Brooks McCumbee to Run Against Daryl Cowles

Local school athletic referee Brooks McCumbee will run as an Independent against House Majority Leader Daryl Cowles (R-Morgan) for a seat in the West Virginia House of Delegates in District 58.

Brooks McCumbee on the teachers’ picket line across from Widmyer Elementary School, Berkeley Springs, West Virginia February 22, 2018

That makes it a three way race between the incumbent Republican Cowles, the Independent McCumbee and the Democrat Bibi Hahn.

McCumbee says he needs only 65 signatures of registered voters in the district to get on the ballot in November.

McCumbee said made up his mind to run against Cowles during the teachers’ strike.

If you were going to call a foul against Cowles, what would it be?

“Blocking,” McCumbee said. “He blocked the teachers from getting what they needed. And unsportsmanlike conduct — not being considerate of others.”

McCumbee said his mom worked as a state employee — as a masseuse at the Berkeley Springs State Park for close to thirty years.

“When she got sick in 2009, she had a $100,000 medical bill,” he said. “And PEIA along with Medicare covered everything except $500. Now, it would be much more.”

“Because of my mom’s situation, I knew the teacher’s cause was just,” McCumbee said. “When you worked for the state, you didn’t make as much as you should have, but you had good benefits. But now they don’t even have that. Teachers rallied around me and said — you have to run against Daryl Cowles. When asked about the teachers’ strike, Cowles would reply — I’m watching. That’s not good enough to watch. PEIA affects the state road guys, the gals at the courthouse, the people at the state parks. It affects the employees that run the offices down in Charleston.”

“Cowles should have supported the teachers from the get go,” he said. “Medical insurance is high. Deductibles are going up. Out of pocket expenses are going up.”

“Finally, the whole Republican side gave the teachers a five percent raise and felt that would appease them,” McCumbee said. “But they want to get their health insurance fixed. There is going to be a strike in August or September. You can bet on it. And I’m going to support the teachers 100 percent.”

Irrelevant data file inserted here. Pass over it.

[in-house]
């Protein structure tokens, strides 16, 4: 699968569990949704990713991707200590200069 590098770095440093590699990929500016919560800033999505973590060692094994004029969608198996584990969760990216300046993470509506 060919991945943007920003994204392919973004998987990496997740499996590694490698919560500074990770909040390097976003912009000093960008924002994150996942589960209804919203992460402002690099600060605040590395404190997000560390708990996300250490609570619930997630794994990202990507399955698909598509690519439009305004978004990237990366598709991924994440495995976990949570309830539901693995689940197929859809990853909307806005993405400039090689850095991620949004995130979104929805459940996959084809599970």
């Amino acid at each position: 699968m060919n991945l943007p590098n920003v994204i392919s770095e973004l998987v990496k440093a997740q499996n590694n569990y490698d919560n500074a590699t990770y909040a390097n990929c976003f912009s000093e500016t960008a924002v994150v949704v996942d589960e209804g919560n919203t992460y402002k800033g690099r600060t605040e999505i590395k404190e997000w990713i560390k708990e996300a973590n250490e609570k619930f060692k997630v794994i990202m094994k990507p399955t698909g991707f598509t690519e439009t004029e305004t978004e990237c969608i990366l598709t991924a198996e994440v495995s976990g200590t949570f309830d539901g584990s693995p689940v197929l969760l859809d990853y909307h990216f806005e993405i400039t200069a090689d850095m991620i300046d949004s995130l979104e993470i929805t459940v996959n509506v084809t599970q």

“They need to roll back the deductibles, premiums and out of pockets to the way it was in 2009.”

McCumbee says that if elected, there are a number of issues he would like to work on.

First, he would work to fix PEIA.

“I don’t how to fix PEIA, but the public employees deserve that it’s fixed sooner rather than later,” McCumbee said. “They need to roll back PEIA to the way it was in 2009. Fewer out of pockets, lower deductibles and less premiums.”

He would work to raise the homestead property exemption for people 65 and older from $25,000 to $50,000. “Knowing that won’t fly, maybe we can get it up to $30,000,” he says.

He would put metal detectors in all schools middle school level and up. “That would protect kids and teachers,” he says. “I was working a basketball game a couple of years ago at Harpers Ferry. You never see any cops at a girls middle school game. I saw four cops at that game. Turns out, there was a former student there with a gun that wanted to shoot the seventh grade girls coach. That wouldn’t have happened with metal detectors.”

He would exempt Social Security benefits from state income tax.

He would like to drug test all school employees and athletic officials.

And he would work to repeal the sales tax on home heating fuel. He’d make up for the lost revenue by increasing the tolls on the West Virginia Turnpike by 25 cents.

Instead of spending $60 million on the proposed bypass around Berkeley Springs, McCumbee said he would spend it on a new Route 9 to Martinsburg and fixing up the roads in Morgan County.


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